Streets/Snow Ordinance/Street Seminar: Carl Staton will be attending a street repair seminar, March 16th, 2011. Cost is $35.00 per person. Alderman James suggested enforcing snow ordinance, if necessary issuing citations, during winter weather warnings. Citizens complain about snow removal, but then, they don’t think about moving their cars off the streets in order to properly remove the snow. Clerk instructed to contact City Attorney about code enforcement.
PWD: Carl Staton gave progress report for the month. Repairs on the snow plow, two water leaks, and snow removal, preparing for the downtown project. FEMA has scheduled a meeting at 8:30 tomorrow morning, PWD and Clerk will attend, to see about federal monies that may be available.
Web-Site: Holly Baxley was present to go over the web-site. She will forward report to clerk.
Bathhouse: Mayor signed construction contracts.
City Hall Maintenance: Alderman Downing will check on costs on installing new doors.
Waterline Project: Clerk reported USDA approved draft water contract. Clerk will mail to Parnell and PWSD for review.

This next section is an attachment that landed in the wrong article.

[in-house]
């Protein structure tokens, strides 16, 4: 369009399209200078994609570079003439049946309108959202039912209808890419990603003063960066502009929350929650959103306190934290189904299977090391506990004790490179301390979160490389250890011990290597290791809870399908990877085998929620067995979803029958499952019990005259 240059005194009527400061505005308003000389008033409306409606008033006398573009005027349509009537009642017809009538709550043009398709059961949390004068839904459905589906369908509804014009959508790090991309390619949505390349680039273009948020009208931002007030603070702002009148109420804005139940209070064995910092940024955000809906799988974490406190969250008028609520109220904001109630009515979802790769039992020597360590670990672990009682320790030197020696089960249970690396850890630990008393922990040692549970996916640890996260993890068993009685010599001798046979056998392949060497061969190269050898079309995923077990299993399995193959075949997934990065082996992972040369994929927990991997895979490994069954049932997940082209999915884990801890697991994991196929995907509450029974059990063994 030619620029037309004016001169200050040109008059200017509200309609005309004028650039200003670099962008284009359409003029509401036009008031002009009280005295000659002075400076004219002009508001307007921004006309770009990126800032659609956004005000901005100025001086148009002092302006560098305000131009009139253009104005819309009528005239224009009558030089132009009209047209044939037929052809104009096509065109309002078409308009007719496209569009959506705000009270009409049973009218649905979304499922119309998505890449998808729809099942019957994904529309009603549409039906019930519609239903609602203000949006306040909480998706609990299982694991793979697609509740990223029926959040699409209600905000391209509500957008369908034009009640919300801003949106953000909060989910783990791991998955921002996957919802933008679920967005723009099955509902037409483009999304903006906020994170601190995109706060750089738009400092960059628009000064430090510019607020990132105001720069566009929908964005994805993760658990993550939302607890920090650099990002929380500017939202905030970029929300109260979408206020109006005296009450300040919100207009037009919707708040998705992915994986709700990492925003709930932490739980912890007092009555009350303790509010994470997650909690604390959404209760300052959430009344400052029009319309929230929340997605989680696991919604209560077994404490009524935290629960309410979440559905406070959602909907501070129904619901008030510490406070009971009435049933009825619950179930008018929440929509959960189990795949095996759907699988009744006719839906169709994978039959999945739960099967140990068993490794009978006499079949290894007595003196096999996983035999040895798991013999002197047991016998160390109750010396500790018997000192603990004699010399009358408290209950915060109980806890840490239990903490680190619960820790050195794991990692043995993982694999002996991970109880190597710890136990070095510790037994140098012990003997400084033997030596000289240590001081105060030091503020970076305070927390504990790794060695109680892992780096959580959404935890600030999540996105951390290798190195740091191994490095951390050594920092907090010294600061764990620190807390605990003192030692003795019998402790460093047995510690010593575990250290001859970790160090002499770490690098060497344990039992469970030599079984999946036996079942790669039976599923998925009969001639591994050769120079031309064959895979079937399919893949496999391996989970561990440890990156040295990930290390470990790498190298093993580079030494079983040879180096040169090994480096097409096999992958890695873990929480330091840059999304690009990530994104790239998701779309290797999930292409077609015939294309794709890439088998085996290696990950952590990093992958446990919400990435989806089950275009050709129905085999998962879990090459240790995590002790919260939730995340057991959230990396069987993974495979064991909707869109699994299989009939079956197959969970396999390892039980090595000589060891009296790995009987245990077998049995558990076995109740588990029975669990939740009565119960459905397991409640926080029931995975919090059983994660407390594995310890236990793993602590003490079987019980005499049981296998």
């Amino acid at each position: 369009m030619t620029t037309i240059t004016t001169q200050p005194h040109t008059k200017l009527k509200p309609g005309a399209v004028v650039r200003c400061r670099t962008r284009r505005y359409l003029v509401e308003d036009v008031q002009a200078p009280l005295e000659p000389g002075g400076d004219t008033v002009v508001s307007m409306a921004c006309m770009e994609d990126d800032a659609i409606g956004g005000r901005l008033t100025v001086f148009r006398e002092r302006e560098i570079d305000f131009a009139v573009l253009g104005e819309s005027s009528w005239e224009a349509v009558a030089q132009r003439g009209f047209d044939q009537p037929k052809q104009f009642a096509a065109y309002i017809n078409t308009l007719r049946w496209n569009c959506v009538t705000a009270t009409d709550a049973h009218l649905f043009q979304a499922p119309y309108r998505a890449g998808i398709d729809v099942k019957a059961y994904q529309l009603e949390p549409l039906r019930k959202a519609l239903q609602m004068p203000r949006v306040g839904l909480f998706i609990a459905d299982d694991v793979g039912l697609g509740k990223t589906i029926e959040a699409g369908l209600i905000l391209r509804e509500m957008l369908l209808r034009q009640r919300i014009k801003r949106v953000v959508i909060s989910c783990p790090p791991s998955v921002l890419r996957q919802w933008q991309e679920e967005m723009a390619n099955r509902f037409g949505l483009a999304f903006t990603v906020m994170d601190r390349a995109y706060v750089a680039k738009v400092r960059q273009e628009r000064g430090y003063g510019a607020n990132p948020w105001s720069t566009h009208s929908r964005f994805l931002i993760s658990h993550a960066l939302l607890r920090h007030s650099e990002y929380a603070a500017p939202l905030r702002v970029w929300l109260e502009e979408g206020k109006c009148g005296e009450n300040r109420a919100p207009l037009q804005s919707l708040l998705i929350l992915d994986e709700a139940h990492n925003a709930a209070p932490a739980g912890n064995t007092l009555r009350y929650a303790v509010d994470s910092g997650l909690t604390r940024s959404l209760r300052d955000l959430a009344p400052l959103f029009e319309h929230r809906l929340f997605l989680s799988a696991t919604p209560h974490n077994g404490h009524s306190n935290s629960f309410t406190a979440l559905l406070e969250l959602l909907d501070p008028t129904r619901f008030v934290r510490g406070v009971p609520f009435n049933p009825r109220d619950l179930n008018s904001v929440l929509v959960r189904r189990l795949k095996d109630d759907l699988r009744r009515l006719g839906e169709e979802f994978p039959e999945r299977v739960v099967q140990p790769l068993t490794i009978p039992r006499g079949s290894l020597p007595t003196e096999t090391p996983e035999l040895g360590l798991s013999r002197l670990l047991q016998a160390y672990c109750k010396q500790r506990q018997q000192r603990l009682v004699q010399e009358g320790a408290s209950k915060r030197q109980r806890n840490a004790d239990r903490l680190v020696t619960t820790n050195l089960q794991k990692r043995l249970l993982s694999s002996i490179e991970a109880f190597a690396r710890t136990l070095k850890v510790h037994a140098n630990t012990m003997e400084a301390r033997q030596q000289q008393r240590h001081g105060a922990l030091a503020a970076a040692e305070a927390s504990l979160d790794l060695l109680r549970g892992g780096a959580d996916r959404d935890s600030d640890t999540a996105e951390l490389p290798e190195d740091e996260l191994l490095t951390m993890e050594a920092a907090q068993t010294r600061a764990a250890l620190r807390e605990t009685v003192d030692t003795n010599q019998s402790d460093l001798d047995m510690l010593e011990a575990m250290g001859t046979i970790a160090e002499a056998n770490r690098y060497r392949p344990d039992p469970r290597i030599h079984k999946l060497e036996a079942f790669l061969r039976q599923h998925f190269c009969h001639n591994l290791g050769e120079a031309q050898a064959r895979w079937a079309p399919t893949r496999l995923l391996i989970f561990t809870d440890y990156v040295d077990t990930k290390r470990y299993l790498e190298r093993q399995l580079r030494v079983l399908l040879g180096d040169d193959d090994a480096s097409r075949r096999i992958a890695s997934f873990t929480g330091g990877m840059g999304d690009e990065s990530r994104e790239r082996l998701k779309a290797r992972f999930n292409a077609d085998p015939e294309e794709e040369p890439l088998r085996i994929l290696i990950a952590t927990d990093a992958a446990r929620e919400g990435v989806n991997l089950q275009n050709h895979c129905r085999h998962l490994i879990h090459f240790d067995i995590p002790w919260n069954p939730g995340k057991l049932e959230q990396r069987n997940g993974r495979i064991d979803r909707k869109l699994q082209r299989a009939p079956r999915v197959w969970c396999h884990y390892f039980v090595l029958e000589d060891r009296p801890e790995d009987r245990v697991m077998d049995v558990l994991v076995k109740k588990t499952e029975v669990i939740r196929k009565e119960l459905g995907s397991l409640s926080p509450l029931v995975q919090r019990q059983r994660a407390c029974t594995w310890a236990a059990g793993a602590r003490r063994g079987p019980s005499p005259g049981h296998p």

Dennis Downing made motion to adjourn meeting, Catherine Runde, seconded, motion carried.
Meeting adjourned 8:30 p.m.
12th District State Sen. Brad Lager visited with the Missouri State FFA officers during legislative session this week in recognition of National FFA Week. State FFA President Jon Black of Chillicothe and State Vice President Colton Lee of East Buchanan traveled to the Capitol and visited with Sen. Lager to discuss issues facing the agriculture industry and their experience as leaders of the Missouri State FFA.
“Agriculture is the most important industry in our state and I am proud that young people like Jon and Colton are making a commitment to continuing their agriculture education and joining Missouri’s most important industry,” said Sen. Lager. “I am also proud that Jon and Colton have chosen to take upon such important leadership roles to lead the young people who are the future of our agriculture industry.”